The Ross School summer term in the Hamptons and abroad promises youth that they will “gain a competitive edge this summer.” Ross offers tracks in marine science (in New Zealand and French Polynesia), innovation lab: design and invention, Mandarin immersion, and mathematics. With Baruch and other programs like it, all of this has a clear objective. As one graduate of Baruch’s program puts it, “the Academy gave me the tools that I need to apply to Ivy League schools.” With costs ranging from nearly $3,000 for the basic four week “day camp” only program in New York City, to well over $10,000 for six week “sleep over” and travel camp experiences in the Hamptons and beyond, these are obviously Mike Rose’s “enrichment” opportunities on steroids.

Aside from the wisdom of treating some of our children like pampered thoroughbred race horses in the Ivy League sweepstakes, or of infiltrating every activity with the rhetoric of economic competition, all of this demonstrates the structural ways in which our society helps to protect the very affluent class from downward mobility while doing little to nothing to provide meaningful upward mobility for poor and near poor children. Meanwhile, we embed notions of entitlement in the fortunate few while sending others to underfunded public schools and to summers where “enrichment” is a rusting basketball hoop on the neighborhood playground and a part-time minimum wage job at McDonald’s. Beware the “networking” that happens on these streets!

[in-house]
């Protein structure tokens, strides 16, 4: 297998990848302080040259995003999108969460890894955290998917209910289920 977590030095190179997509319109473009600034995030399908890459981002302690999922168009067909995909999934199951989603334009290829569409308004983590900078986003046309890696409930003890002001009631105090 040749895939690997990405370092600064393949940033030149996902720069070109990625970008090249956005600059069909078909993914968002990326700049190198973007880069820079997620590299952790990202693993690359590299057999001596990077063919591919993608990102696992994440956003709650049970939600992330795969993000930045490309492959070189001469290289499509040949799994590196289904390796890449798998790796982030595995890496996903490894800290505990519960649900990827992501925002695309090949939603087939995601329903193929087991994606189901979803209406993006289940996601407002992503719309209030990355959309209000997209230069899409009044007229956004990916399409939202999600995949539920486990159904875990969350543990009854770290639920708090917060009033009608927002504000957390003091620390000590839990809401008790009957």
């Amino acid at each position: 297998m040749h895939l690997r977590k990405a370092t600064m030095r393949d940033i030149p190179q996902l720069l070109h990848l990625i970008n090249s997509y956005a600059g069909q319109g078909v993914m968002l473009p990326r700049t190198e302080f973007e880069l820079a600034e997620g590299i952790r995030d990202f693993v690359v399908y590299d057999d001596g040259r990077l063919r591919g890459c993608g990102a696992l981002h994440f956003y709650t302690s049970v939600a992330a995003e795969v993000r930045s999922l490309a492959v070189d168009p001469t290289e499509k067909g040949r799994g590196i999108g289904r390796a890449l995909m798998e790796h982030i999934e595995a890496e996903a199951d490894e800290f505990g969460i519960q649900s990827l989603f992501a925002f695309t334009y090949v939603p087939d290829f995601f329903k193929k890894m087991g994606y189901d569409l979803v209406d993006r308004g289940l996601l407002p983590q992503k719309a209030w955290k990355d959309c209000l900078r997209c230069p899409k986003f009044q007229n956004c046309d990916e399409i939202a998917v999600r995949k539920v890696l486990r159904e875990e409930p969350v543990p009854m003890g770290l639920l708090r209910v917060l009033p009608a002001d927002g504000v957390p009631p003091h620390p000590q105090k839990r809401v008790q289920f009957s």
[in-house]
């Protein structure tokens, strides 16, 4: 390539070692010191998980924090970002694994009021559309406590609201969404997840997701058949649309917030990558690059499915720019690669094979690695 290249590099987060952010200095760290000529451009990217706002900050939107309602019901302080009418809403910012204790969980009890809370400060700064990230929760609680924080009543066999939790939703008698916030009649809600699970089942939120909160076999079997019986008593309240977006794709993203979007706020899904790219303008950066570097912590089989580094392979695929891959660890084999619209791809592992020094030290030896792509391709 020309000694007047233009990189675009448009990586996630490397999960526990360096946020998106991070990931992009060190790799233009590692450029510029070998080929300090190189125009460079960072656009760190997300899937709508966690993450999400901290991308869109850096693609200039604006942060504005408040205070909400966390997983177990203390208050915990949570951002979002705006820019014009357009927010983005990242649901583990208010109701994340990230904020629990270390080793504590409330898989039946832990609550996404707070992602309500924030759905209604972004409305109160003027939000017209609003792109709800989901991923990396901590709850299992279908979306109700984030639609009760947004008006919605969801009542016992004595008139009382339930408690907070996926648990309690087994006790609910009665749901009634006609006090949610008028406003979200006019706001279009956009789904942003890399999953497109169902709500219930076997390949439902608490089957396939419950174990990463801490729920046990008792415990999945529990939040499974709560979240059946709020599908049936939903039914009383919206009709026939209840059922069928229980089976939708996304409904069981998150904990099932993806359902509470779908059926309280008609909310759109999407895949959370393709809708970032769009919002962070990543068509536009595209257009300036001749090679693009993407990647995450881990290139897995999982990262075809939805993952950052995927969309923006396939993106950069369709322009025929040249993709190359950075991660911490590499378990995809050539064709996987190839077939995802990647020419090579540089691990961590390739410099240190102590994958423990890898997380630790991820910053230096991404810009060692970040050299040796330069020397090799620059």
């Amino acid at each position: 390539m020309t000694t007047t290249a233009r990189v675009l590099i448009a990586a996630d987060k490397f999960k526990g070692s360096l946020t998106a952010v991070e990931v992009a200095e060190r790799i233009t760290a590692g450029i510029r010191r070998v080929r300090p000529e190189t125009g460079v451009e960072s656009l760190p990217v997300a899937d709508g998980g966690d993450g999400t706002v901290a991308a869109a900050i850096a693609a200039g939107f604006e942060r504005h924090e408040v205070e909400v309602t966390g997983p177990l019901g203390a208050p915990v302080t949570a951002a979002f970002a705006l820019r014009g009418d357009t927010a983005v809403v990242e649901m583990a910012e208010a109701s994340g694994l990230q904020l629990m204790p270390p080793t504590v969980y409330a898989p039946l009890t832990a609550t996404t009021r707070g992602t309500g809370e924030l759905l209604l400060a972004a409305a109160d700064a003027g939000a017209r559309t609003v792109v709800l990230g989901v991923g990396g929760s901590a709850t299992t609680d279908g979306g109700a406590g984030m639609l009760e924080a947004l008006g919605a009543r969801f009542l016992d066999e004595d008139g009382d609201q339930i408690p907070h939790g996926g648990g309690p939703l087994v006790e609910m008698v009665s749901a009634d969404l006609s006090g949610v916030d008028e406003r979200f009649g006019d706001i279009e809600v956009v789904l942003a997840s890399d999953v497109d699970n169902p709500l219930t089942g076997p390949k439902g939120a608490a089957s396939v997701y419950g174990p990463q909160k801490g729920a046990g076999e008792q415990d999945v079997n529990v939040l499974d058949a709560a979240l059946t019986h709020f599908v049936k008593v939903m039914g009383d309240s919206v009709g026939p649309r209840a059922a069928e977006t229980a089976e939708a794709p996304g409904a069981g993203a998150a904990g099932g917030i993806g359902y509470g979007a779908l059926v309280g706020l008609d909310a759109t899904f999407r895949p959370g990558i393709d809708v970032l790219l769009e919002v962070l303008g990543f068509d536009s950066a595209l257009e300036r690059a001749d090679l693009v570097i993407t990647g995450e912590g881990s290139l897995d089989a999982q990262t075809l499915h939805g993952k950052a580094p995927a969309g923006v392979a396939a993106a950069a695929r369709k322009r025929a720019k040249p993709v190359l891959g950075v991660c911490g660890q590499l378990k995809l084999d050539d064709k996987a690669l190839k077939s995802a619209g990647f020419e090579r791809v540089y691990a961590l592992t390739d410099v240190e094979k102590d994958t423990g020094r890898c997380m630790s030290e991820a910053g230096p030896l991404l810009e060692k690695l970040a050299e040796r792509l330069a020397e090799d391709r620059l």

Jesus never said, “The rich you will always have with you,” but he might as well have. The wealthy have always had opportunities unavailable to the vast majority. But that doesn’t mean poor children in our society ought to be relegated to inadequately funded public schools and endlessly assaulted by the latest “reform” program imposed on them by the elite.

We talk a lot about opportunity in this country. Certainly individual effort, initiative, and responsibility loom large in the ability of anyone to claim the opportunities available to them. But as Mike Rose points out, hope is a key determinant in whether opportunity itself is a meaningful concept. “What is the experience of opportunity? Certainly one feels a sense of possibility, of hope. But it is hope made concrete, specific, hope embodied in tools, or practices, or sequences of things to do – pathways to a goal. And all of this takes place with people who interact with you in ways that affirm your hope.”

Right now for far too many of our children there is little that is concrete and specific about their lives to embody their hope, and precious little supporting teachers and parents who can affirm that hope. For these children, the sky’s not the limit, but the impossible dream. Children don’t need to study marine biology in New Zealand or entrepreneurship on Wall Street in the summer to have hope. But they do need good schools, well paid, well trained, well supported career teachers, and supports for their families to be able to provide a safe and stable home life. Absent this, all the talk about equal opportunity for all our children is not only futile, but obscene.

John H. Thomas
February 27, 2014